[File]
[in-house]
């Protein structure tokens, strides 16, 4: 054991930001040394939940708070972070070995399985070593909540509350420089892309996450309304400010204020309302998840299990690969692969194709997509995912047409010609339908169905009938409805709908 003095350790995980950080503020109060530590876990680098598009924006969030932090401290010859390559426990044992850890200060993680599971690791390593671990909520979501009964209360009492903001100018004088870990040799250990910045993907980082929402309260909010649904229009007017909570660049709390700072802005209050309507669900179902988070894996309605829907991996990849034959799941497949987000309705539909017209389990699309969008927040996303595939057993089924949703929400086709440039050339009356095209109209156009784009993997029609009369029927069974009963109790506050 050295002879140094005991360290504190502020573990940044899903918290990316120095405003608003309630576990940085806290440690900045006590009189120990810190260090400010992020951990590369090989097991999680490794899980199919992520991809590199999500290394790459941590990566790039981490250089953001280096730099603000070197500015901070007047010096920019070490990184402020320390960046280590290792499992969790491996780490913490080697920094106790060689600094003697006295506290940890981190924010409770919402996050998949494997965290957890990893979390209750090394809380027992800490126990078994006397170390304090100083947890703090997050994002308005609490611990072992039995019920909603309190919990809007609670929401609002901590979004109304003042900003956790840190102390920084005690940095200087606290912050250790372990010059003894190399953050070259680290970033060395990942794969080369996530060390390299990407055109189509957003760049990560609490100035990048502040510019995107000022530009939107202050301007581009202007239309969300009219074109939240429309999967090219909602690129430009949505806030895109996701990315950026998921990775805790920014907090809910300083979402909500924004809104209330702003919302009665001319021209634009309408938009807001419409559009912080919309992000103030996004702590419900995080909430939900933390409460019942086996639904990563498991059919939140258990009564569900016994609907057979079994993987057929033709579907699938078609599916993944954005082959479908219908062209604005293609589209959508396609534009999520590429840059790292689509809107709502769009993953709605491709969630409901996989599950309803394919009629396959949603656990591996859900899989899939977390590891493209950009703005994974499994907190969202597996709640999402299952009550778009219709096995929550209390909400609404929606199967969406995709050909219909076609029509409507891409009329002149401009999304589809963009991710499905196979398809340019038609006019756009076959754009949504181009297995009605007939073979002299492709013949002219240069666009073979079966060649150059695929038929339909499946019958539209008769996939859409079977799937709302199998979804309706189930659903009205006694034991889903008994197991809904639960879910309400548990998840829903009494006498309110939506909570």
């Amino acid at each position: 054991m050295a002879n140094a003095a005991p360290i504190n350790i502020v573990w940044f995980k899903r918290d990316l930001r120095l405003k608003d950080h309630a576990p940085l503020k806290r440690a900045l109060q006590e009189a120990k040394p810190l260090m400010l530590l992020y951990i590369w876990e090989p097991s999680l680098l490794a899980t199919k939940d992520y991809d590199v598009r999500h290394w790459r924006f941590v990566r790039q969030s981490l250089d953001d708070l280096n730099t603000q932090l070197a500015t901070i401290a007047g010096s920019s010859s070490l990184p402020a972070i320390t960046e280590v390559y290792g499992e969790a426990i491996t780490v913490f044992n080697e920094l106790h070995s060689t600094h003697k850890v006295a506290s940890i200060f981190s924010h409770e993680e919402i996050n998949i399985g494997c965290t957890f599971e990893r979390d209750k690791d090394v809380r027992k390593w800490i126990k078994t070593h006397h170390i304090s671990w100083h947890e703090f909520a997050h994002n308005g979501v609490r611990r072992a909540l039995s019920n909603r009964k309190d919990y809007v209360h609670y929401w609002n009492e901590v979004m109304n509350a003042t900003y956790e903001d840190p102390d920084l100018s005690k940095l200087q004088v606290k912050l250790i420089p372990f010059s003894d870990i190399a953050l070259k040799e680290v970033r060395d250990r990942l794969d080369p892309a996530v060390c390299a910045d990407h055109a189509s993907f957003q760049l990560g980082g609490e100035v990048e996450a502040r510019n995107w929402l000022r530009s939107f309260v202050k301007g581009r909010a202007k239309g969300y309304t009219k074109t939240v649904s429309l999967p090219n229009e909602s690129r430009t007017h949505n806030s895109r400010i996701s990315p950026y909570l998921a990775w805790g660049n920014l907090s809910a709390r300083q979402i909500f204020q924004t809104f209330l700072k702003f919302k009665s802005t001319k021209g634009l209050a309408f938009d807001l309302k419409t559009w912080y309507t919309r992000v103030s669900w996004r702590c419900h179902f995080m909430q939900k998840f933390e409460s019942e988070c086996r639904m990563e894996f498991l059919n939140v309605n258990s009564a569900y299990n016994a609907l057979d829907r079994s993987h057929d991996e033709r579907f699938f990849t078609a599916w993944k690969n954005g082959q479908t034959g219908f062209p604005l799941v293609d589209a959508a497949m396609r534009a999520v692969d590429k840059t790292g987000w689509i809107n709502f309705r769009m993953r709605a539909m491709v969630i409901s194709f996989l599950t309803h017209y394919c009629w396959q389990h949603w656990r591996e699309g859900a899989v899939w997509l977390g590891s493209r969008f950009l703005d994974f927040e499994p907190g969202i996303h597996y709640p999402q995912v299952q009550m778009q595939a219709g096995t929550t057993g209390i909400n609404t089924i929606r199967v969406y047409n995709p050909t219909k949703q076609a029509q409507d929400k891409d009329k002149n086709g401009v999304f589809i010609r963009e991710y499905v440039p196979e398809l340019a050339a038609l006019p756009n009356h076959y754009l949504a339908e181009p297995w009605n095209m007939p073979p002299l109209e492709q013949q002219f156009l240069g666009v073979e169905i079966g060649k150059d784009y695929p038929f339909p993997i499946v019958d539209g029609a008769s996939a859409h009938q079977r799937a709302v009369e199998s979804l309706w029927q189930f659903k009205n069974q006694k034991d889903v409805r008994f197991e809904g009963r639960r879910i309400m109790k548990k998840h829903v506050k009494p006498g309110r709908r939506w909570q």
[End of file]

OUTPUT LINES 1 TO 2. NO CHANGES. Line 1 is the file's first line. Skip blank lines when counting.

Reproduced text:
[in-house]
């Protein structure tokens, strides 16, 4: 054991930001040394939940708070972070070995399985070593909540509350420089892309996450309304400010204020309302998840299990690969692969194709997509995912047409010609339908169905009938409805709908 003095350790995980950080503020109060530590876990680098598009924006969030932090401290010859390559426990044992850890200060993680599971690791390593671990909520979501009964209360009492903001100018004088870990040799250990910045993907980082929402309260909010649904229009007017909570660049709390700072802005209050309507669900179902988070894996309605829907991996990849034959799941497949987000309705539909017209389990699309969008927040996303595939057993089924949703929400086709440039050339009356095209109209156009784009993997029609009369029927069974009963109790506050 050295002879140094005991360290504190502020573990940044899903918290990316120095405003608003309630576990940085806290440690900045006590009189120990810190260090400010992020951990590369090989097991999680490794899980199919992520991809590199999500290394790459941590990566790039981490250089953001280096730099603000070197500015901070007047010096920019070490990184402020320390960046280590290792499992969790491996780490913490080697920094106790060689600094003697006295506290940890981190924010409770919402996050998949494997965290957890990893979390209750090394809380027992800490126990078994006397170390304090100083947890703090997050994002308005609490611990072992039995019920909603309190919990809007609670929401609002901590979004109304003042900003956790840190102390920084005690940095200087606290912050250790372990010059003894190399953050070259680290970033060395990942794969080369996530060390390299990407055109189509957003760049990560609490100035990048502040510019995107000022530009939107202050301007581009202007239309969300009219074109939240429309999967090219909602690129430009949505806030895109996701990315950026998921990775805790920014907090809910300083979402909500924004809104209330702003919302009665001319021209634009309408938009807001419409559009912080919309992000103030996004702590419900995080909430939900933390409460019942086996639904990563498991059919939140258990009564569900016994609907057979079994993987057929033709579907699938078609599916993944954005082959479908219908062209604005293609589209959508396609534009999520590429840059790292689509809107709502769009993953709605491709969630409901996989599950309803394919009629396959949603656990591996859900899989899939977390590891493209950009703005994974499994907190969202597996709640999402299952009550778009219709096995929550209390909400609404929606199967969406995709050909219909076609029509409507891409009329002149401009999304589809963009991710499905196979398809340019038609006019756009076959754009949504181009297995009605007939073979002299492709013949002219240069666009073979079966060649150059695929038929339909499946019958539209008769996939859409079977799937709302199998979804309706189930659903009205006694034991889903008994197991809904639960879910309400548990998840829903009494006498309110939506909570």